Her residence in Newport as a busy and successful literary woman thus formed a distinct period of her life, quite apart from the epoch which preceded it and from the later one which followed. A change soon came. Her health was never very strong, and she was liable to severe attacks of diphtheria, to relieve which she tried the climate of Colorado. She finally took up her residence there, and was married about 1876, to William S. Jackson, a merchant of Colorado Springs. She had always had the greatest love for travel and exploration, and found unbounded field for this in her new life, driving many miles a day over precipitous roads, and thinking little of crossing the continent by rail from the Atlantic to the Pacific. In the course of these journeys she became profoundly interested in the wrongs of the Indians, and for the rest of her life all literary interests and ambitions were utterly subordinated to this. During a winter of hard work at the Astor Library in New York she prepared her “Century of Dishonor” (1881). As one result of this book she was appointed by the United States Government as one of two commissioners (Abbot Kinney being the other) to examine and report upon “the condition and needs of the Mission Indians of California.” Their report, to which Mrs. Jackson’s name is first signed, is dated at Colorado Springs, July 13, 1883, and is a thoroughly business-like document of thirty-five pages. A new edition of “A Century of Dishonor” containing this report is just ready by her publishers, Messrs Roberts Brothers.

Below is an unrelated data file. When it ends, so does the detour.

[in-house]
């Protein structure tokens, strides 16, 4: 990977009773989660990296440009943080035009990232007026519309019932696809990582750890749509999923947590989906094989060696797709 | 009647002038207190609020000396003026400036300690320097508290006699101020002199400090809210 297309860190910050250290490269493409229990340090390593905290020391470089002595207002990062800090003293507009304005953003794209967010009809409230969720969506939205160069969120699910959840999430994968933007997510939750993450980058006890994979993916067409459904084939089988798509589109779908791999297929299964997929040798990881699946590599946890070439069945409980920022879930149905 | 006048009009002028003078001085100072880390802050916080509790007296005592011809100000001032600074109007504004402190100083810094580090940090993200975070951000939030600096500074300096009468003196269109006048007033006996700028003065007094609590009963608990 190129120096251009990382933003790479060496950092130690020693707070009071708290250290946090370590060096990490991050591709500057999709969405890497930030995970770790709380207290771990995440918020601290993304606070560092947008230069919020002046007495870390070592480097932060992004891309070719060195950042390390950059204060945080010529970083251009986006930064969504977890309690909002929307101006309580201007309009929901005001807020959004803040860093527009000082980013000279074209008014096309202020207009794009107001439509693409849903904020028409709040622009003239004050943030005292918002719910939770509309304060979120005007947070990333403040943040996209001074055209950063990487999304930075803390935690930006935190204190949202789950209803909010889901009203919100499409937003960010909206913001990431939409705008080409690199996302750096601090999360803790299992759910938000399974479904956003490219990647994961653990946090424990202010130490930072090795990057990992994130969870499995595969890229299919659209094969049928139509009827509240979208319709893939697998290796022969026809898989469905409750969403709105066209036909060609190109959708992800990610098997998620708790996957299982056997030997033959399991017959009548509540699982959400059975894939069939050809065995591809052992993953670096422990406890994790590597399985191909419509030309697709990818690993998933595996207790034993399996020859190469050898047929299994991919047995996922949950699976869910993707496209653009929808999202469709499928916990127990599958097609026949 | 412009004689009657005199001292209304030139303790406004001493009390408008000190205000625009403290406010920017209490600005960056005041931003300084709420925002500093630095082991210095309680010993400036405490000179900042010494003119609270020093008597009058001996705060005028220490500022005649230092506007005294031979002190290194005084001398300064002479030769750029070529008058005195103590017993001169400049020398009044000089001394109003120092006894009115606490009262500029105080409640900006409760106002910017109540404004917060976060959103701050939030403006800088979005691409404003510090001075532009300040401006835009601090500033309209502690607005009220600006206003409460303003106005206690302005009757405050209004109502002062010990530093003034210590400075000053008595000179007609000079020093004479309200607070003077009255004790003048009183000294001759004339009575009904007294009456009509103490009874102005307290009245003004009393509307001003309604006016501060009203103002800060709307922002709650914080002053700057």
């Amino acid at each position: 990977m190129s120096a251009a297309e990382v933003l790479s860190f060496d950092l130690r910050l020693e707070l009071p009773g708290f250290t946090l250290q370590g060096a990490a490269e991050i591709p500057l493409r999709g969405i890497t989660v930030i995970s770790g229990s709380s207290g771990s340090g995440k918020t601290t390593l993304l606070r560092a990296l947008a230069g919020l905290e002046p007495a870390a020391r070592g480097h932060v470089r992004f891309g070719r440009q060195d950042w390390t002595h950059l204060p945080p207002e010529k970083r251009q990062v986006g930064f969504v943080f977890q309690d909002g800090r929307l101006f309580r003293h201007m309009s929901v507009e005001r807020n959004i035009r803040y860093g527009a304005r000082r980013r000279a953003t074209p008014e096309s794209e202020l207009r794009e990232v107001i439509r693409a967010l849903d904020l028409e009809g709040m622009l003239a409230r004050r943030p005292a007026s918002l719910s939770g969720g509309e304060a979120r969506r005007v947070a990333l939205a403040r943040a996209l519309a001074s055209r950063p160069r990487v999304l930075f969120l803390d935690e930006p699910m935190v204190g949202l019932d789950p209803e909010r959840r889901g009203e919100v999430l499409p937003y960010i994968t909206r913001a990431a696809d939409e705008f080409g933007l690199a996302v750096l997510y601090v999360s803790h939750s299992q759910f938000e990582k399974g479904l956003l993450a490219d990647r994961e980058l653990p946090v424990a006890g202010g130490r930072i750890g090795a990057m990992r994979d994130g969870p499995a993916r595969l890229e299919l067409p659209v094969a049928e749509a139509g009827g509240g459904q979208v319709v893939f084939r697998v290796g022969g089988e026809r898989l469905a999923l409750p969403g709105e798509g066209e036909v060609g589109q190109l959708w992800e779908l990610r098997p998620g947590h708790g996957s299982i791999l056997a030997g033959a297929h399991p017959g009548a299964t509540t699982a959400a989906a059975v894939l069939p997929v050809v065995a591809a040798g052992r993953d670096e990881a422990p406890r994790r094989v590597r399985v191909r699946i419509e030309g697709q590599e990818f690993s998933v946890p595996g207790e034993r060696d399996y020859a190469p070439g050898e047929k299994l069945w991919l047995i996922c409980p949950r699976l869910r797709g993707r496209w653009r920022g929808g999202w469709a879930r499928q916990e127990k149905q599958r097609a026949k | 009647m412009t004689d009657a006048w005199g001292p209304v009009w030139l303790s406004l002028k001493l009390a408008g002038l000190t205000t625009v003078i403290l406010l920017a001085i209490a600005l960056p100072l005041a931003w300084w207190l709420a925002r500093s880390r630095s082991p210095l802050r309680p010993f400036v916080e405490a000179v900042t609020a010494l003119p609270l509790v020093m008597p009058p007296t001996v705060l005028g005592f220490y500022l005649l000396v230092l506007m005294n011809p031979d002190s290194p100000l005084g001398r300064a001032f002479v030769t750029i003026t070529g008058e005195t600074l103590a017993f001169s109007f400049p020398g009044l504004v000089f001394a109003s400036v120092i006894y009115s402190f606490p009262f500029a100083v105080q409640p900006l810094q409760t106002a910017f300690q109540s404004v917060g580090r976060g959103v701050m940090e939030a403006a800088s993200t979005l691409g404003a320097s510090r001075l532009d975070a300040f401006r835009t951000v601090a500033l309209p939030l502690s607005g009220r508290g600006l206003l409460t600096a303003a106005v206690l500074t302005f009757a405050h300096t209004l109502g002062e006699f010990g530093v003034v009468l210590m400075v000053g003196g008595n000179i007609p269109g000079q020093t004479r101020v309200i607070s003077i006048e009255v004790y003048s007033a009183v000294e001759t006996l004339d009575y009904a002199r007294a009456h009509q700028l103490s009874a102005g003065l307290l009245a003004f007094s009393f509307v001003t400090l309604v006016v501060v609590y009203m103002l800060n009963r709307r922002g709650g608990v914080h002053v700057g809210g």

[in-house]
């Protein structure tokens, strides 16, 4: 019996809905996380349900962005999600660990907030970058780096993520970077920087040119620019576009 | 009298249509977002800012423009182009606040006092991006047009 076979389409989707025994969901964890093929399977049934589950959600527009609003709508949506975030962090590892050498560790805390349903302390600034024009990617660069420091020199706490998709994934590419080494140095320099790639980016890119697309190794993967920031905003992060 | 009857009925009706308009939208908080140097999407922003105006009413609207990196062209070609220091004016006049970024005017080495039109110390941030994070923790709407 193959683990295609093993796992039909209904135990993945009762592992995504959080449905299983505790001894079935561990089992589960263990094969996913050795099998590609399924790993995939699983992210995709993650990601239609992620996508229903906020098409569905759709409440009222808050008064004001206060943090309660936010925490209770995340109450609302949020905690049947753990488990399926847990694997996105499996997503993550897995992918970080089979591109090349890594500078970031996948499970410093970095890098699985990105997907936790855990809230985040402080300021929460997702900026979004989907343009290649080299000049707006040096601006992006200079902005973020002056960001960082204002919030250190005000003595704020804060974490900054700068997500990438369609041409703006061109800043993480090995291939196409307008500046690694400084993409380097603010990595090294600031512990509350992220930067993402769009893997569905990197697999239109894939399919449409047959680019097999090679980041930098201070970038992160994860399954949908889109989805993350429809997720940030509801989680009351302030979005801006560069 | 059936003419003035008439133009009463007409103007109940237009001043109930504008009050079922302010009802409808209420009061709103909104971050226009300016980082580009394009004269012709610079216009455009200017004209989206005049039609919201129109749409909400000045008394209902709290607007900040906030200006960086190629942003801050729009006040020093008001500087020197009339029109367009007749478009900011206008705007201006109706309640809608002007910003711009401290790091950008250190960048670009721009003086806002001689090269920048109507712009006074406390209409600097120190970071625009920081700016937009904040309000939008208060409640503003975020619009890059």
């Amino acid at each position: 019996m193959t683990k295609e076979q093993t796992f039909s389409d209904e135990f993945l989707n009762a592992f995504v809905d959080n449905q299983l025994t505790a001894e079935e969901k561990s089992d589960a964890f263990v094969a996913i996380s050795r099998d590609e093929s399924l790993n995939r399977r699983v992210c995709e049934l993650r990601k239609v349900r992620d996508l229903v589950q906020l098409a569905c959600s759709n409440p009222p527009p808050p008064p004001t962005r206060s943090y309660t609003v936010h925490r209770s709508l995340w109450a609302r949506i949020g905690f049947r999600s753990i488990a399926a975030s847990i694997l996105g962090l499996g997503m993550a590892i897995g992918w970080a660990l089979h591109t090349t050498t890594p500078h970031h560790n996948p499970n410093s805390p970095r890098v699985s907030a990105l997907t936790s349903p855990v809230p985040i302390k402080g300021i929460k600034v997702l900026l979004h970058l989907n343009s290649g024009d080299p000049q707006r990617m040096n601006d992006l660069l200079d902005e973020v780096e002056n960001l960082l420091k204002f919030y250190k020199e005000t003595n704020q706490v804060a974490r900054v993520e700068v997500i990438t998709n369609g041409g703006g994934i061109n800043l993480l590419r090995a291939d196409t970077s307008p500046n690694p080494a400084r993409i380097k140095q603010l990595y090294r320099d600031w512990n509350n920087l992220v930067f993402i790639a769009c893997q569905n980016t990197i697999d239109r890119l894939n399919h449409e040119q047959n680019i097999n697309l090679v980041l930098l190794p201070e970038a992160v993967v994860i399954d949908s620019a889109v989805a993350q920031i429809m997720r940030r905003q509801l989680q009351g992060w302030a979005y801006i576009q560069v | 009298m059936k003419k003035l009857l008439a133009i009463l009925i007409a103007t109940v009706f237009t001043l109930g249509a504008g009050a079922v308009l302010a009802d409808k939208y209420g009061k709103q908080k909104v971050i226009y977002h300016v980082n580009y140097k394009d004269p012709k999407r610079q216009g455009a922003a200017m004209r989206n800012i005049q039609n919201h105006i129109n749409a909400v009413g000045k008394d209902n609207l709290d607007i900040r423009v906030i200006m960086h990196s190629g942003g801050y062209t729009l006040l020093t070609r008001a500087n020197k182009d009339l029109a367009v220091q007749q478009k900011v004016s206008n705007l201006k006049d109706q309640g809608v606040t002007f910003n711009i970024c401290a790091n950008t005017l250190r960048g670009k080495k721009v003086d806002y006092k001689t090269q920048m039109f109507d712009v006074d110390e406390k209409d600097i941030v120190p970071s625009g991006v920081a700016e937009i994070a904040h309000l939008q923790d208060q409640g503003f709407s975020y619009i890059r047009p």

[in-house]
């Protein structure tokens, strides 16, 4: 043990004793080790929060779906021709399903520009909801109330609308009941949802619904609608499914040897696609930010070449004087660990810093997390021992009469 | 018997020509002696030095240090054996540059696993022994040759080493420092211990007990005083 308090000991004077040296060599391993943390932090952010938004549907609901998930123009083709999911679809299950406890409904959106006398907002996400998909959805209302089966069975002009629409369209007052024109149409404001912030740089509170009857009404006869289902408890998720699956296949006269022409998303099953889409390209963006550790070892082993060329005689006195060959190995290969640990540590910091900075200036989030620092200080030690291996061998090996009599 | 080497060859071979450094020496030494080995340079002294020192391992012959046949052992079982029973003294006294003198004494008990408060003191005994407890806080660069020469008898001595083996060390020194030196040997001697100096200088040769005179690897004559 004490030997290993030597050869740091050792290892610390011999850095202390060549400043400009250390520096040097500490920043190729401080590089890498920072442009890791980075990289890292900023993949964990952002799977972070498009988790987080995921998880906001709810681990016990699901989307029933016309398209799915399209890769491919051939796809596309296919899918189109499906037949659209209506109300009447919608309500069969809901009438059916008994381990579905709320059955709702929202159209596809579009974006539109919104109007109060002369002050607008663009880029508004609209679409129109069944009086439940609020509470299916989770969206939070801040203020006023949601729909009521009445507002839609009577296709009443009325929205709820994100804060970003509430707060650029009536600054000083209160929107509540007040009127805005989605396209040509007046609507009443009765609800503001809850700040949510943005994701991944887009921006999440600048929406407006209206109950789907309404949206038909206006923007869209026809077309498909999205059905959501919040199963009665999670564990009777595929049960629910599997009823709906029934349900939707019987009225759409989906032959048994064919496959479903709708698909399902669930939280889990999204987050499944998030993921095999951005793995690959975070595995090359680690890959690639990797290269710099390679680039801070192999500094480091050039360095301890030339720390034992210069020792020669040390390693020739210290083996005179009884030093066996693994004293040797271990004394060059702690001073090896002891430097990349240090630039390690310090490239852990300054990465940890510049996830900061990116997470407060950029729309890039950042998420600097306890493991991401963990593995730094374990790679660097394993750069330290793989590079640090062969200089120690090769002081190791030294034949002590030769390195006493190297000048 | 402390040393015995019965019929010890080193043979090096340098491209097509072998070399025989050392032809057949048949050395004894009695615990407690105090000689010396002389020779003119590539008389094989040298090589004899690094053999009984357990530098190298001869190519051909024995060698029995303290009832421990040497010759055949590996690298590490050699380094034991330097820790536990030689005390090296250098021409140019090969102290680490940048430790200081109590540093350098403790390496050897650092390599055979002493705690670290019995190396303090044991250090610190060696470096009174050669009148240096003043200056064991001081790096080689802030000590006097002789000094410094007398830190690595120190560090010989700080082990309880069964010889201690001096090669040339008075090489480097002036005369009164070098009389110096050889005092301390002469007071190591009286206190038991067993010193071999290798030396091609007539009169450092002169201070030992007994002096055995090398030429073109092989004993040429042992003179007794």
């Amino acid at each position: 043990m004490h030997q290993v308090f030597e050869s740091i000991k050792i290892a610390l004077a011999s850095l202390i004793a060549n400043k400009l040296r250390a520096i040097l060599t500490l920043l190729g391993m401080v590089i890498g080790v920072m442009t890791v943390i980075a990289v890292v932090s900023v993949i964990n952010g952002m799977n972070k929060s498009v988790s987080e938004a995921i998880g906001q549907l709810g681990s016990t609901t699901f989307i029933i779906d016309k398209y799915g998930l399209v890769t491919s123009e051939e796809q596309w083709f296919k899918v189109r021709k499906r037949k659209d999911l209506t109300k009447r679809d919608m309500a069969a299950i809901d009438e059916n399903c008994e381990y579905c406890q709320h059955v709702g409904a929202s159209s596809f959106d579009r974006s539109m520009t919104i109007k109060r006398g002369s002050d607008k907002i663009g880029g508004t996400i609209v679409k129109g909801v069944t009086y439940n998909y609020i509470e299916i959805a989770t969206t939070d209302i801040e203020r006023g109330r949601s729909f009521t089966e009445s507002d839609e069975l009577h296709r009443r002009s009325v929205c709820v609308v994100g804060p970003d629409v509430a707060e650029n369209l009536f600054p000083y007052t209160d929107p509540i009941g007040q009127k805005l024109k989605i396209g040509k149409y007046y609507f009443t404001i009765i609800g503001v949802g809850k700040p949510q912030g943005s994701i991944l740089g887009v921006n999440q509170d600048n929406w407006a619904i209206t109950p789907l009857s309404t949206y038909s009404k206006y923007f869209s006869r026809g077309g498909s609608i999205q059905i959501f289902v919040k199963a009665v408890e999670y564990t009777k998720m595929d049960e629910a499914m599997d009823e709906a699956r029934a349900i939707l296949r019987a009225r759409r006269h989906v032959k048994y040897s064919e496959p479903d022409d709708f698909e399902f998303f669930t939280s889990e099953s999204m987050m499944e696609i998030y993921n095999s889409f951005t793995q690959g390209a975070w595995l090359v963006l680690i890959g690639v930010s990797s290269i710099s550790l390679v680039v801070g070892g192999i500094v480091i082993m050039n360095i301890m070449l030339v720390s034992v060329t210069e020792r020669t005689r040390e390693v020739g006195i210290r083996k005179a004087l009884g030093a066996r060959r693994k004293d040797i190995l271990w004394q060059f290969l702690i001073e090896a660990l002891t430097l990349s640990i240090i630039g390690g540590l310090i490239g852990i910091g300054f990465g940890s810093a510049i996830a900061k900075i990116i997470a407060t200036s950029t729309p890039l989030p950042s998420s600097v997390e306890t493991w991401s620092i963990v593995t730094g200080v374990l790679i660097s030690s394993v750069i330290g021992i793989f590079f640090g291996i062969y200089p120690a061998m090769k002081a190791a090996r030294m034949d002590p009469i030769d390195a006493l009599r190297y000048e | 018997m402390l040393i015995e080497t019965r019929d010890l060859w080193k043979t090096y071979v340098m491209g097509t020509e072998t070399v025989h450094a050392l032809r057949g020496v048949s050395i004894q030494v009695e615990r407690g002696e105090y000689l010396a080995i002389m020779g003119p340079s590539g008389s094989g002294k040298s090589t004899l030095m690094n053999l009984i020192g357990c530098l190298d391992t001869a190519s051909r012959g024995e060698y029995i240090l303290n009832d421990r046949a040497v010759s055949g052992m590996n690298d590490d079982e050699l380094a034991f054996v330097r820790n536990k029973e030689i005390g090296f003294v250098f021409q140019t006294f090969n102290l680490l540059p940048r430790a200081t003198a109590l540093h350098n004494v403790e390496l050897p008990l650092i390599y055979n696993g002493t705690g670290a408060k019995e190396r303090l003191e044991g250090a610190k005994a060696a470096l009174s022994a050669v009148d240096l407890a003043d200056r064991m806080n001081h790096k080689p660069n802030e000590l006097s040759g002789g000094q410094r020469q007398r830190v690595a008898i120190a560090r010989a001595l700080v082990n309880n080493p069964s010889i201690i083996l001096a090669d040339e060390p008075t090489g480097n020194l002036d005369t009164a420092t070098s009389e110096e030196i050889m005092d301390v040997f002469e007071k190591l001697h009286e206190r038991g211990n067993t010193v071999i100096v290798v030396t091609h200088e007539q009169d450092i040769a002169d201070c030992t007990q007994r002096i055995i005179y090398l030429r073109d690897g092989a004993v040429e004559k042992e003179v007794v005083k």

As another fruit of this philanthropic interest, she wrote, during another winter in this city, her novel, “Ramona,” a book composed with the greatest rapidity, and printed first in the Christian Union, afterward appearing in a volume in 1884. Its sole object was further to delineate the wrongs of the aborigines. Besides these two books, she wrote, during this later period, some children’s stories, “Nelly’s Silver Mine, a Story of Colorado Life” (1878), and three little volumes of tales about cats. But her life-work, as she viewed it at the end, was in her two books in behalf of the Indians.
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By Francis H. Lincoln.
[Illustration: THE PUBLIC LIBRARY BUILDING, BURNT IN 1879.]